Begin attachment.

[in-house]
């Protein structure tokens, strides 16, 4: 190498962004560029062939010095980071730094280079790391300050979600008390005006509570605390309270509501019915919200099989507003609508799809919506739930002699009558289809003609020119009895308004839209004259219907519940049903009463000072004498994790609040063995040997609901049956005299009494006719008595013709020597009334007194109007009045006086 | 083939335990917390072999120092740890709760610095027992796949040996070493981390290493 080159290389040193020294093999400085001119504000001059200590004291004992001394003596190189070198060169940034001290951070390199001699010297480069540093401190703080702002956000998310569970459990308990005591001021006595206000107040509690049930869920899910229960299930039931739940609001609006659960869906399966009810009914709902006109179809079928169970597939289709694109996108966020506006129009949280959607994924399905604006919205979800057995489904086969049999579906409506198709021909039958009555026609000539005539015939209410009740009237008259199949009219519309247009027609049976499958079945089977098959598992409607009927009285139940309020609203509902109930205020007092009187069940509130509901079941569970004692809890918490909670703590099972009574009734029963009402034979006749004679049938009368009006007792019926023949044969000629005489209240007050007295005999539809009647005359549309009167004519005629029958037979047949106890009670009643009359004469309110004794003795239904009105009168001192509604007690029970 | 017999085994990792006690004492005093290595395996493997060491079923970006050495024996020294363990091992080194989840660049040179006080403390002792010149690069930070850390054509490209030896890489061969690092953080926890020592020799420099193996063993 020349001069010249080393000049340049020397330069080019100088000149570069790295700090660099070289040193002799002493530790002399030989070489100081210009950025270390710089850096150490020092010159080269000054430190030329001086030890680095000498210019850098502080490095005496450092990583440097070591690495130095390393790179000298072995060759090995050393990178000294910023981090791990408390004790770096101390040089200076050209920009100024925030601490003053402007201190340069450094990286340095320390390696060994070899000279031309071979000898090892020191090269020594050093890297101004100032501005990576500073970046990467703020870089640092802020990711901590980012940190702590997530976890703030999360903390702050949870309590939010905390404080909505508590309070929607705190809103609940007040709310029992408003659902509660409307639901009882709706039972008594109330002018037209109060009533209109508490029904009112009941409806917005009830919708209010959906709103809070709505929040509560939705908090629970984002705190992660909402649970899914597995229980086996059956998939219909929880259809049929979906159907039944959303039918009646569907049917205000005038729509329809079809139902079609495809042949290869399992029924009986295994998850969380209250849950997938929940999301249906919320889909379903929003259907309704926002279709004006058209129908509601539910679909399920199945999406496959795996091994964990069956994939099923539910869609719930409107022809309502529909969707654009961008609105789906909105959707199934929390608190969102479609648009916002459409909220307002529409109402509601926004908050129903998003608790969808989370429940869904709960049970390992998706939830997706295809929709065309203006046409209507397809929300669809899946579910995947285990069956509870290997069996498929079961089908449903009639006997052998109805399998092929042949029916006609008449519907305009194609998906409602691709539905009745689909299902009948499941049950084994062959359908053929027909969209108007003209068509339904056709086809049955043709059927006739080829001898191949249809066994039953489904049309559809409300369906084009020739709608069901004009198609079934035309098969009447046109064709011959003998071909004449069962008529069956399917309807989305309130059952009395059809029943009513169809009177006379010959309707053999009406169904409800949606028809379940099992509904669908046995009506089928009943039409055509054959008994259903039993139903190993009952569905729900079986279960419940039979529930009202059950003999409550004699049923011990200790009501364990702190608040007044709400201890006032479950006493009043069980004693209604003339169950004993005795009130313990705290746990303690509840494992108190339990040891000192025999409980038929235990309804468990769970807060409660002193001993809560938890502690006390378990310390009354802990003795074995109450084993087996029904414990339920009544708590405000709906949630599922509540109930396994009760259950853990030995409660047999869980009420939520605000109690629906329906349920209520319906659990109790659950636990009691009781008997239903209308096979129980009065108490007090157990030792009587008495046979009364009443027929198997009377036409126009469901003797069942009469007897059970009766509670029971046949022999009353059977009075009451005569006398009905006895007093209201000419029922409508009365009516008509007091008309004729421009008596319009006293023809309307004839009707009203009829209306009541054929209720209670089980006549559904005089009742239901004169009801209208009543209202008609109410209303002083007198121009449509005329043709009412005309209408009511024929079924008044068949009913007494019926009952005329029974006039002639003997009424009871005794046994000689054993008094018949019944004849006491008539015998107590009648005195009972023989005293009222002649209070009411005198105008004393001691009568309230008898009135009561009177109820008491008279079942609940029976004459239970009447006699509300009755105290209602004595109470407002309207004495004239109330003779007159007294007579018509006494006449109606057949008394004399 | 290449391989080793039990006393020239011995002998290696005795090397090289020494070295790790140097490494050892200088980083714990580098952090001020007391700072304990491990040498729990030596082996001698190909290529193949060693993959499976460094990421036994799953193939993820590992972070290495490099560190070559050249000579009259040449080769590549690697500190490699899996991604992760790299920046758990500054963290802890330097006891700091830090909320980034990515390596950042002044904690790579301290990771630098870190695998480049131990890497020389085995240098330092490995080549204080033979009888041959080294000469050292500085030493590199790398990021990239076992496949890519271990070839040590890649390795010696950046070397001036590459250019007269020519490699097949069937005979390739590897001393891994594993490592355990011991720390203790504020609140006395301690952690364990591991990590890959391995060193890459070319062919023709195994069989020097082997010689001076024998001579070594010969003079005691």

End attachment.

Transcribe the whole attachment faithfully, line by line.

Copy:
[in-house]
């Protein structure tokens, strides 16, 4: 190498962004560029062939010095980071730094280079790391300050979600008390005006509570605390309270509501019915919200099989507003609508799809919506739930002699009558289809003609020119009895308004839209004259219907519940049903009463000072004498994790609040063995040997609901049956005299009494006719008595013709020597009334007194109007009045006086 | 083939335990917390072999120092740890709760610095027992796949040996070493981390290493 080159290389040193020294093999400085001119504000001059200590004291004992001394003596190189070198060169940034001290951070390199001699010297480069540093401190703080702002956000998310569970459990308990005591001021006595206000107040509690049930869920899910229960299930039931739940609001609006659960869906399966009810009914709902006109179809079928169970597939289709694109996108966020506006129009949280959607994924399905604006919205979800057995489904086969049999579906409506198709021909039958009555026609000539005539015939209410009740009237008259199949009219519309247009027609049976499958079945089977098959598992409607009927009285139940309020609203509902109930205020007092009187069940509130509901079941569970004692809890918490909670703590099972009574009734029963009402034979006749004679049938009368009006007792019926023949044969000629005489209240007050007295005999539809009647005359549309009167004519005629029958037979047949106890009670009643009359004469309110004794003795239904009105009168001192509604007690029970 | 017999085994990792006690004492005093290595395996493997060491079923970006050495024996020294363990091992080194989840660049040179006080403390002792010149690069930070850390054509490209030896890489061969690092953080926890020592020799420099193996063993 020349001069010249080393000049340049020397330069080019100088000149570069790295700090660099070289040193002799002493530790002399030989070489100081210009950025270390710089850096150490020092010159080269000054430190030329001086030890680095000498210019850098502080490095005496450092990583440097070591690495130095390393790179000298072995060759090995050393990178000294910023981090791990408390004790770096101390040089200076050209920009100024925030601490003053402007201190340069450094990286340095320390390696060994070899000279031309071979000898090892020191090269020594050093890297101004100032501005990576500073970046990467703020870089640092802020990711901590980012940190702590997530976890703030999360903390702050949870309590939010905390404080909505508590309070929607705190809103609940007040709310029992408003659902509660409307639901009882709706039972008594109330002018037209109060009533209109508490029904009112009941409806917005009830919708209010959906709103809070709505929040509560939705908090629970984002705190992660909402649970899914597995229980086996059956998939219909929880259809049929979906159907039944959303039918009646569907049917205000005038729509329809079809139902079609495809042949290869399992029924009986295994998850969380209250849950997938929940999301249906919320889909379903929003259907309704926002279709004006058209129908509601539910679909399920199945999406496959795996091994964990069956994939099923539910869609719930409107022809309502529909969707654009961008609105789906909105959707199934929390608190969102479609648009916002459409909220307002529409109402509601926004908050129903998003608790969808989370429940869904709960049970390992998706939830997706295809929709065309203006046409209507397809929300669809899946579910995947285990069956509870290997069996498929079961089908449903009639006997052998109805399998092929042949029916006609008449519907305009194609998906409602691709539905009745689909299902009948499941049950084994062959359908053929027909969209108007003209068509339904056709086809049955043709059927006739080829001898191949249809066994039953489904049309559809409300369906084009020739709608069901004009198609079934035309098969009447046109064709011959003998071909004449069962008529069956399917309807989305309130059952009395059809029943009513169809009177006379010959309707053999009406169904409800949606028809379940099992509904669908046995009506089928009943039409055509054959008994259903039993139903190993009952569905729900079986279960419940039979529930009202059950003999409550004699049923011990200790009501364990702190608040007044709400201890006032479950006493009043069980004693209604003339169950004993005795009130313990705290746990303690509840494992108190339990040891000192025999409980038929235990309804468990769970807060409660002193001993809560938890502690006390378990310390009354802990003795074995109450084993087996029904414990339920009544708590405000709906949630599922509540109930396994009760259950853990030995409660047999869980009420939520605000109690629906329906349920209520319906659990109790659950636990009691009781008997239903209308096979129980009065108490007090157990030792009587008495046979009364009443027929198997009377036409126009469901003797069942009469007897059970009766509670029971046949022999009353059977009075009451005569006398009905006895007093209201000419029922409508009365009516008509007091008309004729421009008596319009006293023809309307004839009707009203009829209306009541054929209720209670089980006549559904005089009742239901004169009801209208009543209202008609109410209303002083007198121009449509005329043709009412005309209408009511024929079924008044068949009913007494019926009952005329029974006039002639003997009424009871005794046994000689054993008094018949019944004849006491008539015998107590009648005195009972023989005293009222002649209070009411005198105008004393001691009568309230008898009135009561009177109820008491008279079942609940029976004459239970009447006699509300009755105290209602004595109470407002309207004495004239109330003779007159007294007579018509006494006449109606057949008394004399 | 290449391989080793039990006393020239011995002998290696005795090397090289020494070295790790140097490494050892200088980083714990580098952090001020007391700072304990491990040498729990030596082996001698190909290529193949060693993959499976460094990421036994799953193939993820590992972070290495490099560190070559050249000579009259040449080769590549690697500190490699899996991604992760790299920046758990500054963290802890330097006891700091830090909320980034990515390596950042002044904690790579301290990771630098870190695998480049131990890497020389085995240098330092490995080549204080033979009888041959080294000469050292500085030493590199790398990021990239076992496949890519271990070839040590890649390795010696950046070397001036590459250019007269020519490699097949069937005979390739590897001393891994594993490592355990011991720390203790504020609140006395301690952690364990591991990590890959391995060193890459070319062919023709195994069989020097082997010689001076024998001579070594010969003079005691």